Craynor, KY Coal Mine Blast, Jan 1982


Craynor, Ky. (AP) -- Teams of workers today pulled the last bodies from a family-owned coal mine where seven men, including four members of the family, were killed in a blast that a state official says may have been caused by coal-mining explosives.
It was the fourth mining disaster in the Appalchian coalfields in seven weeks. Thirty-one men have died.
"Oh Lord have mercy, Lord have mercy, what am I going to do?" cried Lilly Hamilton, who lost three sons and a grandson in Wednesday morning's blast, as she watched work crews. Her house stands down the hill from the mine that her four sons opened several years ago on the winding left fork of Mink Branch, a tributary of Mud Creek.
"Come on inside now, mother, there's nothing you can do for them out here," Chester Newsome, a relative, said he told the woman.
The coal at the RFH Mining Co.'s No. 1 Mine had been mined with explosives, an old-fashioned but relatively inexpensive technique that also had been used in a mine in nearby Topmost, Ky., where eight peoople were killed in an explosion last month. Officials have speculated the Topmost blast may have been caused by a coal-dust explosion as coal was being blasted from its seam.
One body was removed Wednesday and workers today pulled the remaining six from the mine on a foggy eastern Kentucky hillside.
State Mines and Minerals Commissioner Willard Stanley speculated explosives caused the blast.
The explosion fired debris hundreds of feet and spewed so much coal dust it blackened a hill facing the mine, said Mike Froman, who was on his way to the mine when yellow smoke began pouring from it.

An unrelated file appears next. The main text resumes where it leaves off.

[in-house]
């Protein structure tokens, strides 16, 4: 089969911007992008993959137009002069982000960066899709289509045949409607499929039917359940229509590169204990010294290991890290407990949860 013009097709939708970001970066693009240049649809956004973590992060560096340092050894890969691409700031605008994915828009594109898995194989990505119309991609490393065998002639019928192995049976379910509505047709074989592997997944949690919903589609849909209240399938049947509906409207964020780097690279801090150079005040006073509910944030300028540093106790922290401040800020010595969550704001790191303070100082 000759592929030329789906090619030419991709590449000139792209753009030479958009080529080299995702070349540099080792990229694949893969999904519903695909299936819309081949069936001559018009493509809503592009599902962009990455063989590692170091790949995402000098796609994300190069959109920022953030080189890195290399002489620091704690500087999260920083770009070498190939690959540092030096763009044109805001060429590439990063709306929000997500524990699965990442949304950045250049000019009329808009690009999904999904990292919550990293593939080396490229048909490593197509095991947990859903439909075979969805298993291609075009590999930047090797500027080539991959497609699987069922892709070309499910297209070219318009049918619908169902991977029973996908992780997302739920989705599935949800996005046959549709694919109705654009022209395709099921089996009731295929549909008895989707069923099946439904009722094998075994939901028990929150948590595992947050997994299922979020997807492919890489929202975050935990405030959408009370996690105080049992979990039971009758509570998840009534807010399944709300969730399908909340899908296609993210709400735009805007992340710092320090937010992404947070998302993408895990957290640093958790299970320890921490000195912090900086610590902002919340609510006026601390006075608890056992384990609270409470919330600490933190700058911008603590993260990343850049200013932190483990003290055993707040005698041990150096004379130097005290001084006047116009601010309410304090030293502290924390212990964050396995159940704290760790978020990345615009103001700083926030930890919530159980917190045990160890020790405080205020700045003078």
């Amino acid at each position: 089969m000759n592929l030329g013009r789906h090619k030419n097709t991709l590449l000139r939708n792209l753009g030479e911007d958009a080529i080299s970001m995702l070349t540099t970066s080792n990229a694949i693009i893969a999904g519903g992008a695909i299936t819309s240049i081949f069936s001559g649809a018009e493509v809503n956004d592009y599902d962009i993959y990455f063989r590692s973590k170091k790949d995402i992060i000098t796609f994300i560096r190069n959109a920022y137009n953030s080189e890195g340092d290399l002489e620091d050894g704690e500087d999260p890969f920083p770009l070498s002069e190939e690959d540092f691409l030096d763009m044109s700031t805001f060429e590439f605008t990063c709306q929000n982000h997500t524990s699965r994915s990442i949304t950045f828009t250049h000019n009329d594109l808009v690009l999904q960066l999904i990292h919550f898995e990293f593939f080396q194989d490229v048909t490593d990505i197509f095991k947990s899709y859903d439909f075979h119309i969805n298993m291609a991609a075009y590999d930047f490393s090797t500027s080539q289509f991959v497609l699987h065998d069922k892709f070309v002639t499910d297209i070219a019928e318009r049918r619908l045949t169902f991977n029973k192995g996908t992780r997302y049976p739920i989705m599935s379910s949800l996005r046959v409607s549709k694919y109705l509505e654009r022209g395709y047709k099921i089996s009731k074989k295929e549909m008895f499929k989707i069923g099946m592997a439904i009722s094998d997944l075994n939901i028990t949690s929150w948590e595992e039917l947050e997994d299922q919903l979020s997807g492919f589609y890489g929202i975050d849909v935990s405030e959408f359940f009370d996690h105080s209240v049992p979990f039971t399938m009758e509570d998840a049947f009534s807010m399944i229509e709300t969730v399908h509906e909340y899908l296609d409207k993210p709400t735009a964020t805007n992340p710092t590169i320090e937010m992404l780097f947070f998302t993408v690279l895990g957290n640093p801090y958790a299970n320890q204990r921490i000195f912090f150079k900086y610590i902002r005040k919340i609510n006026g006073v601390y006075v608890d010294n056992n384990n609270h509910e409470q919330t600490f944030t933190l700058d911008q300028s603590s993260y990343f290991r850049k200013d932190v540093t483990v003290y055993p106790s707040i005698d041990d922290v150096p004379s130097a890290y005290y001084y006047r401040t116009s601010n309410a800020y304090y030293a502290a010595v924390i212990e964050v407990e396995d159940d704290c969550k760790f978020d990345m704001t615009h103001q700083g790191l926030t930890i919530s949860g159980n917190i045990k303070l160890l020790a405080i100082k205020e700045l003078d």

Stanley said the type of explosive used was a
"water gel," and said he was baffled that "it would generate that much heat." Some explosive detonators were not in proper containers, Stanley said.
UMW President Sam Church, who arrived at the mine in a helicopter loaned by West Virginia Gov. Jay Rockefeller, called the accident a "carbon copy" of the Dec. 7 blast 20 miles away at Topmost, Ky., where eight miners were killed. Church had been in Charleston, W. Va., discussing mine safety with Rockefeller.
Church said he talked with Kentucky Gov. John Y. Brown, Jr., by telephone Wednesday night and said the governor wanted "to see if there is some way we might have changes in our legislation" to ban the use of explosives in underground mines.
The blast killed brothers BURNIS, DON and JACK HAMILTON, along with WADE HAMILTON,
and THURMAN REYNOLDS. Wade Hamilton was the son of mine co-owner Purvis Hamilton.
Stanley told the miners' relatives that three bodies were found together about 700 feet from the entrance to the mine. The other four were much deeper in the mine, he added.
The mine was contracted to remove the coal, which was owned by Elkhorn Coal Corp. of Wayland, Ky., a subsidiary of Ethyl Corp.

Winchester Star Virginia 1982-01-21